Appeals Court Finds That Boston Police Department’s Drug Screening Method is Flawed & Scientifically Unreliable

Employment, Police Accountability

On Friday, October 7, in Thompson v. Civil Service Commission, a case filed on behalf of Boston Police Patrolmen’s Association (BPPA) members, the Massachusetts Appeals Court found that the Boston Police Department’s use of hair samples in drug screenings is scientifically unreliable. The Appeals Court affirmed a Superior Court order reinstating six officers with back pay and benefits.

After an exhaustive inquiry on the scientific reliability of the “hair test,” the Court found that a positive test was not conclusive on the question of voluntary drug ingestion, and that a positive test may actually be the result of hair contamination through environmental exposure. The Court found that the risk of a false positive test was great enough to require additional evidence before terminating an officer. With respect to the six reinstated officers, the Appeals Court agreed that additional evidence clearly outweighed the flawed “hair test” result.

Five reinstated officers – Ronnie Jones, Richard Beckers, Walter Washington, George Downing and Shawn Harris – are African-Americans who are also challenging the “hair test” on racial discrimination grounds in a separate federal lawsuit filed by the Lawyers’ Committee for Civil Rights and Economic Justice on behalf of individual officers and the Massachusetts Association of Minority Law Enforcement Officers (MAMLEO).

“The City of Boston has been fighting for years to defend a scientifically unreliable and discriminatory drug-screening vehicle that resulted in the wrongful termination of a disproportionate number of African-American police officers,” said Iván Espinoza-Madrigal, the Executive Director of the Lawyers’ Committee for Civil Rights and Economic Justice.

In the federal discrimination case, a court found that the “hair test” caused a statistically disparate impact on the basis of race. In 2006, for example, 71% of positive test results were assigned to African-American officers. The case remains pending in the U.S. Court of Appeals for the First Circuit.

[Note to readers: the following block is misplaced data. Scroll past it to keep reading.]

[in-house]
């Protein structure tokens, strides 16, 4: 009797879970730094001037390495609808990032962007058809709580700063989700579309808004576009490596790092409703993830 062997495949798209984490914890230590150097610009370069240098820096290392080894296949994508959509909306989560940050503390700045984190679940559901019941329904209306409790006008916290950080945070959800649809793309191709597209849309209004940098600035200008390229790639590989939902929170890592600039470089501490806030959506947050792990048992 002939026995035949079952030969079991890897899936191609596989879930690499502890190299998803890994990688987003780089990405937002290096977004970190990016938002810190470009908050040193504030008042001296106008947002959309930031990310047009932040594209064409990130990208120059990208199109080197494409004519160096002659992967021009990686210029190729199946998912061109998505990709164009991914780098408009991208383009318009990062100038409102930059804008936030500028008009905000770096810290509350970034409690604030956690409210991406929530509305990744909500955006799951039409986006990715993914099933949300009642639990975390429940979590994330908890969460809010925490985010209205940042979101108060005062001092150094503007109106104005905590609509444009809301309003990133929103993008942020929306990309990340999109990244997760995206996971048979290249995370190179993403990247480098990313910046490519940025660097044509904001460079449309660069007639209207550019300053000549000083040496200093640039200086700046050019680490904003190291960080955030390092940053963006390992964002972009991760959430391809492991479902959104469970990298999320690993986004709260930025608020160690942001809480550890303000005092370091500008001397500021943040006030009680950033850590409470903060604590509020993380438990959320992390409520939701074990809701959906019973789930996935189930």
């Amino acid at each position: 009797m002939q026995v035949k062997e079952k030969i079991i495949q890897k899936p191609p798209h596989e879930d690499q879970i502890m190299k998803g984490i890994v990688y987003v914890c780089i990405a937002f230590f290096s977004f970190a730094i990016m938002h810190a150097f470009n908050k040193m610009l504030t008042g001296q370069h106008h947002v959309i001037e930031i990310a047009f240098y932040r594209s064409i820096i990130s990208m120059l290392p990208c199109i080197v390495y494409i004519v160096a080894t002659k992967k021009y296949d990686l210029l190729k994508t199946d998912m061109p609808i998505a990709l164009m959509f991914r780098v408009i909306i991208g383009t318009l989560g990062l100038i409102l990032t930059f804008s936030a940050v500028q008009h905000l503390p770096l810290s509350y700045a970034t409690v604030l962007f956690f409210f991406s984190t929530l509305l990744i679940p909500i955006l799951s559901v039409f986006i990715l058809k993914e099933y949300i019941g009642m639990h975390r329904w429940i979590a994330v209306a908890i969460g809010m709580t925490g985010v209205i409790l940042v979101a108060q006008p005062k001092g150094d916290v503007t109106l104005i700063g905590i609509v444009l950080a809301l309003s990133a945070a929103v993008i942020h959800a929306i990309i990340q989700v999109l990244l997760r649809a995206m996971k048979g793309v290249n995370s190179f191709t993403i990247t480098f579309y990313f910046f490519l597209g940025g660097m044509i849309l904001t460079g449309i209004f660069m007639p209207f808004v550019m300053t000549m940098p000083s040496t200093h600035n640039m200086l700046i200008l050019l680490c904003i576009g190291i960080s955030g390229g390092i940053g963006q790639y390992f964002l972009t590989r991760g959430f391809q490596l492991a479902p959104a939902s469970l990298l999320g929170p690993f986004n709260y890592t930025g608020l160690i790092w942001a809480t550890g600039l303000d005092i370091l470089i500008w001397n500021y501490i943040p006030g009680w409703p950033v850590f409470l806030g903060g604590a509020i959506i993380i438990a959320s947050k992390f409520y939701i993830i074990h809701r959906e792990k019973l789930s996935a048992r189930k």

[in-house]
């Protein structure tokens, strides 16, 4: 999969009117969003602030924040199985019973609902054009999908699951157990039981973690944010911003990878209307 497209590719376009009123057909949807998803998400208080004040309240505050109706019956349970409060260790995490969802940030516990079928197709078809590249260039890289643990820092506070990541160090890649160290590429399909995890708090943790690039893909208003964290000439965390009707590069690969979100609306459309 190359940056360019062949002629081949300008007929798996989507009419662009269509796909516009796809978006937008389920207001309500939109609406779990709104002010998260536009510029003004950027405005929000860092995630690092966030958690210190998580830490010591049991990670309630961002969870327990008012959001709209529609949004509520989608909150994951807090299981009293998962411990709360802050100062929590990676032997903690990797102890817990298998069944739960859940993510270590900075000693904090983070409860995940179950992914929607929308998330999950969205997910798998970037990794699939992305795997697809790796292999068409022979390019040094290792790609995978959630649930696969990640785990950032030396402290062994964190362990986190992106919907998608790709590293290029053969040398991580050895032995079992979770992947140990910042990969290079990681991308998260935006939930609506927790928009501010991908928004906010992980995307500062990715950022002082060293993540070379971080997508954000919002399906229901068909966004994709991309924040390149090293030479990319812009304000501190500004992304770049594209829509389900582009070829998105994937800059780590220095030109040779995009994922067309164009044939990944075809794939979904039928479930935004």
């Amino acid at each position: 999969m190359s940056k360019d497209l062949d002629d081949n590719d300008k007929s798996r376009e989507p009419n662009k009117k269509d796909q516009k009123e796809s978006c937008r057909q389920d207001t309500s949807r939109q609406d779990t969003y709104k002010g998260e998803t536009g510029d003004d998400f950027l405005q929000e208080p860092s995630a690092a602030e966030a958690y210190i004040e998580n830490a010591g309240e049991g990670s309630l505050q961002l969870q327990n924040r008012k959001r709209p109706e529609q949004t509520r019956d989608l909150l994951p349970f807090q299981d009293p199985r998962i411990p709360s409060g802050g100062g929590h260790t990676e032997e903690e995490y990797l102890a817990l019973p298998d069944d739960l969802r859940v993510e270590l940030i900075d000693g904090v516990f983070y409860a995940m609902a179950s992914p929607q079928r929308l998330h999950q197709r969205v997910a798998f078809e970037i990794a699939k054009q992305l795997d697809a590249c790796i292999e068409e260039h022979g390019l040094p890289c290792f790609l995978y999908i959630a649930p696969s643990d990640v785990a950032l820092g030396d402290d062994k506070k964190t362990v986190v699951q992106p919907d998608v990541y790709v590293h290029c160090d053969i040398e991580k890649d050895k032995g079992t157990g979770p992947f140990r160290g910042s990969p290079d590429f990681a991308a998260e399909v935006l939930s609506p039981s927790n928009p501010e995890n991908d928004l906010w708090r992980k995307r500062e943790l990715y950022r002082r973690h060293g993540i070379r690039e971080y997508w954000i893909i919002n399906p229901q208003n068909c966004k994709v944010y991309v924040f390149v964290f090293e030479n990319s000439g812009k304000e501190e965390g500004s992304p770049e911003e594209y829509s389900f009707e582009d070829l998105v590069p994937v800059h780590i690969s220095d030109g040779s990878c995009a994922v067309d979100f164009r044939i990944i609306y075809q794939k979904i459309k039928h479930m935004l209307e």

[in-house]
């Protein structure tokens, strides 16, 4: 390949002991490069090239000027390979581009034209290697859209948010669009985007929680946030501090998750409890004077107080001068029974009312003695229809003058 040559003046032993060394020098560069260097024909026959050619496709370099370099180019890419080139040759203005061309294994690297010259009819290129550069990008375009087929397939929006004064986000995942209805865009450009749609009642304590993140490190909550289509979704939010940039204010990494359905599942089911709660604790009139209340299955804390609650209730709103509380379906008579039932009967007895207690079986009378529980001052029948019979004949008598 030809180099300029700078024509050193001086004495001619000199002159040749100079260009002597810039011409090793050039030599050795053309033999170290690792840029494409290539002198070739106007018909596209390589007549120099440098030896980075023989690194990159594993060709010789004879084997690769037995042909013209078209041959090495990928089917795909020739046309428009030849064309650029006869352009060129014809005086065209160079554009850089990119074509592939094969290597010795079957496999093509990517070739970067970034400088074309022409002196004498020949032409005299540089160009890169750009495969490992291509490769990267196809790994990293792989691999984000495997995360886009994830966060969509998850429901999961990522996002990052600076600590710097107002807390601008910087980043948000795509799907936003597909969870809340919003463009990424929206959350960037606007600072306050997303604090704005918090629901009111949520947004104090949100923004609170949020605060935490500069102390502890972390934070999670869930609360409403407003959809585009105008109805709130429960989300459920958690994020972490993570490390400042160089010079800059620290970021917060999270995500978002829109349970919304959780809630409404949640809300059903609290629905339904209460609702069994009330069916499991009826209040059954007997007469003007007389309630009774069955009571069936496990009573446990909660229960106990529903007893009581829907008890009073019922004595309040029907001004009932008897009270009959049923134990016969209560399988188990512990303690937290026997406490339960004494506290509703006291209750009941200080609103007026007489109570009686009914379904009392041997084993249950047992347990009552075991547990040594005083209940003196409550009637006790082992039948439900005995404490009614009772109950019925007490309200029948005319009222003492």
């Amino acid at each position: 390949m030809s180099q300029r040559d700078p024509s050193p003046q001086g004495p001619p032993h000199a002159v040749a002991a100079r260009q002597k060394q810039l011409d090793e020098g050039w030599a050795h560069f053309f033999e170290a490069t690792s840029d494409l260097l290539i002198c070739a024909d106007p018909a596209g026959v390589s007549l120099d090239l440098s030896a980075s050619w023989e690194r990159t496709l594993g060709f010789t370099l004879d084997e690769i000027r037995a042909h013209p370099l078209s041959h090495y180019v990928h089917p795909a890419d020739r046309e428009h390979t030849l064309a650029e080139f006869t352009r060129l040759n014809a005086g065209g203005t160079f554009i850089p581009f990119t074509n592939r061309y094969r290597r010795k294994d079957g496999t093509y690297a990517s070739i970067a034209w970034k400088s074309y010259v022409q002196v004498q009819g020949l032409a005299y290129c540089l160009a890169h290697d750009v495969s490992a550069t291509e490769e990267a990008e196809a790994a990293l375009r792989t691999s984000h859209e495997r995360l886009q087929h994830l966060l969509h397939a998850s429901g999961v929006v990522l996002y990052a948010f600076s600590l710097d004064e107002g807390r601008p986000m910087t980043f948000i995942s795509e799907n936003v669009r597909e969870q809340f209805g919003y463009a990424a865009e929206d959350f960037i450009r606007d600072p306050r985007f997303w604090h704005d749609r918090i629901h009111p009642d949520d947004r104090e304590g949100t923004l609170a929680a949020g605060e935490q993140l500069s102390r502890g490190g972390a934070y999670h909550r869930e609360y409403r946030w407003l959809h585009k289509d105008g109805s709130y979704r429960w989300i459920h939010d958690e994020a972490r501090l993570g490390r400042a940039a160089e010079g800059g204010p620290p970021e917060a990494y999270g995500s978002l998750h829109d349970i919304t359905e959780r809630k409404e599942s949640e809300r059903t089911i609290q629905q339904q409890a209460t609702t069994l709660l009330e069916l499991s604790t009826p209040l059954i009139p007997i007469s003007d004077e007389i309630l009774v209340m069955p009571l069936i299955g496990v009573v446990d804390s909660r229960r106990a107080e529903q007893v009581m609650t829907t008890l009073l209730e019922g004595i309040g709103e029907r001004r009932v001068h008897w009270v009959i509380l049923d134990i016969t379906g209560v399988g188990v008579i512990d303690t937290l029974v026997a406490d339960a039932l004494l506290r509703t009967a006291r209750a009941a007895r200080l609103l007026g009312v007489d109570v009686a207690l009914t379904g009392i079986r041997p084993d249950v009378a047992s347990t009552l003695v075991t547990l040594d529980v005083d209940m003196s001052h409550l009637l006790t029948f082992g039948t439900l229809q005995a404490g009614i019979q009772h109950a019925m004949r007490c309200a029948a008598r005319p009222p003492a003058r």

“Diversity in police ranks is a key component of community representation and accountability,” added Espinoza-Madrigal. “Our communities are safer and stronger when minority officers have an equal opportunity to serve and when police departments reflect the neighborhoods they serve.” Nevertheless, the City of Boston continues to defend its scientifically unreliable and discriminatory drug test.

When the City makes the choice to defend scientifically unreliable and discriminatory practices, there are significant local costs that are borne directly by residents and taxpayers. Just in the last three years of the decade-long federal discrimination case, the City has spent more than $352,000 to defend the flawed “hair test.” In an era of scarce resources, it is fiscally irresponsible for the City to divert resources and funds to defending scientifically unreliable and discriminatory practices.

In the meantime, 75% of new police hires have been White, and Boston’s increasingly diverse populations remain significantly underrepresented in the police force. The BPPA’s victory in the Appeals Court will go a long way in helping to diversify the force.

In  Thompson v. Civil Service Commission, members of the BPPA are represented by Alan H. Shapiro and John M. Becker of Sandulli Grace, P.C.

The Lawyers’ Committee for Civil Rights and Economic Justice and pro bono counsel from WilmerHale represent individual African-American officers and MAMLEO in a separate ongoing federal discrimination challenge to the “hair test.”

The October 7th Appeals Court decision is available here.

The reinstatement of the Black police officers was featured in the Boston Globe, Boston Herald, Bay State Banner, The Take with Sue O’Connell on NECN, WCVB Channel 5, and across national news outlets through the Associated Press.